The support or bracket 98 for the trip rod 96 may be part of a unitary support on which the switch 40 is mounted, and may additionally serve to carry an upright pivot 104 for a latch 106 which forms a principal part of the actuator means 58. As best seen in Figure 6, the latch is here a bellcrank having a bifurcated or slotted arm 108, a control arm 110 and a latch arm 112. The slotted arm 108 loosely receives or straddles the reduced plunger portion 90 of the selector plunger 78 between the switch arm extension fork 88 and the rear plunger shoulder 94; the control arm 110 is in the path of the front end of the trip rod 96 as said rod moves forward; and the latch arm 112 is in alinement with a rectangular opening 114 in the switch arm extension 70. The free end of the latch arm has a hook or lug 116 adapted to hook through the opening 114 for engaging the arm extension 70 so as to retain the open condition of the switch 41] until upset by the trip rod 96 or by shifting of the selector means to its release position.

The operation of the mechanism of Figures 1-7 is as follows: Normally, the switch 40 is open and the telephone performs conventionally, having no effect on the extraneous circuit 3234-3620. If the user now desires to utilize the advantages of the invention, he pushes in on the selector plunger 78, and this sets or cocks the actuator means 58. Specifically, as the plunger 78 is pushed in, the front shoulder 92 thereon engages the forked end 88 of the switch arm 70, opening the switch 40 by separating the contacts 64-66. As the switch arm 70 swings rearwardly, or to the right as seen in the drawings, it picks up the forked arm 108 of the actuator bellcrank 106, swinging the bellcrank counterclockwise, whereupon the lug 116 on the latch arm 112 enters the aperture 114 (Figure 6) in the rearwardly moving switch arm 70. The movement of the parts is so calculated that the lug 116 hooks over or in front of the near edge of the switch arm aperture 114, so that when manual pressure is released from the plunger 78 to enable return thereof to neutral by the centering springs 82, the switch arm 70 is retained in the position of Figure 5, with the switch 411 open.

Now, as the bellcrank 106 rocks to its Figure 5 position, it picks up the front end of the trip rod 96 and shifts it to the rear, or to the right as seen in the drawings, bringing it close to the clapper 48. The mechanism is now conditioned for operation in response to energizing of the ring circuit by an incoming call. When this occurs, the armature or signal member 46 is vibrated on its pivot 47 and the first stroke of the clapper 48 drives the trip rod 96 to the front, or to the left as seen in the drawings, rocking the bellcrank 106 clockwise and withdrawing the latch arm lug 116 from engagement with the switch arm 70, whereupon the biased switch arm closes and makes the contacts 6466 to complete the circuit 32343626, and the lamp is illuminated (or the equivalent instrumentality if actuated). The axial spacing between the plunger shoulders 92 and 94 is such that these shoulders do not interfere with movement of the switch arm to its closed position (Figure 7). Likewise, the trip rod 96, being freely slidable in the bracket-supported sleeve and unopposed by springs etc., does not interfere with the vibration of the clapper 48. As already indicated, the trip rod head 98 may be adjusted to vary the timing of release or tripping of the actuator means 58, since the head may be adjusted closer to or farther from the clapper as desired. Preferably, the adjustment is such that tripping occurs immediately, or before the clapper moves far enough to strike the bell 50.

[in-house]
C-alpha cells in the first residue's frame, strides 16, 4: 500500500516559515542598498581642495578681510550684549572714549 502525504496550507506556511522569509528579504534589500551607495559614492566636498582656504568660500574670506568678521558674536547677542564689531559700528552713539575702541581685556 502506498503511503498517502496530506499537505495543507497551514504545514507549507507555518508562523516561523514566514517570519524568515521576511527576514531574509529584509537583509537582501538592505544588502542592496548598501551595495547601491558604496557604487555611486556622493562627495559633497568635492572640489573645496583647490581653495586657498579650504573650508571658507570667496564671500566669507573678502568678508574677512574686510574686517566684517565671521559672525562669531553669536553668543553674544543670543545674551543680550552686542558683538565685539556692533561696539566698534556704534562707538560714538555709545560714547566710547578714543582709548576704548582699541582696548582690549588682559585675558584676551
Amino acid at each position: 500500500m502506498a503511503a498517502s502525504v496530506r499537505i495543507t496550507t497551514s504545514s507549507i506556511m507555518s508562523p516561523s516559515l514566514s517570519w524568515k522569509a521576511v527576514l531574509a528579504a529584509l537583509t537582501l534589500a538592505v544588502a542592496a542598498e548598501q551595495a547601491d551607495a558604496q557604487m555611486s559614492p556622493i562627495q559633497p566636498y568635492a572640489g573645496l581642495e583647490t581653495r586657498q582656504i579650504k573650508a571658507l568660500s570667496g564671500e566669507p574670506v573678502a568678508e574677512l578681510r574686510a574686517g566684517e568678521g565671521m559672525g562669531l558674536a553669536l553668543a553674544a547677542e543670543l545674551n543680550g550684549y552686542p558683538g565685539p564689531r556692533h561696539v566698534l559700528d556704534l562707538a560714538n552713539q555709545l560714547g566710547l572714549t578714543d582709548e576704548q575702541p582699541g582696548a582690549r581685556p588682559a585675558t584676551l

In the event that it is desired to trip the cocked actuator means 58 manually or deliberately, the plunger 78 is pulled out, the rear plunger shoulder 94 engaging the forked arm 108 of the bellcrank 106 so as to rock this bellcrank clockwise, which withdraws the latch arm lug 116 from the switch arm 70 just as in automatic release. In the day time, for example, the mechanism is manually tripped and the lamp 26 is disconnected or shut 011 by its own switch. As will be clear, the ring circuit could be used as described above even if the gongs were removed, in which case an incoming call would be indicated visually by the lamp 26 rather than both visually and audibly. Of course, other variations of lamp signals could be used instead of the simple arrangement shown, but that disclosed will serve to demonstrate such other possibilities.

The modified form of the invention shown in Figures 3-H) employs the previously described principles in a similar telephone, but with a different type of switch 119 and a somewhat modified form of actuator means 121 set by selector means 123 for tripping by a trip rod 125. The basic telephone parts are the same and bear reference numerals previously employed.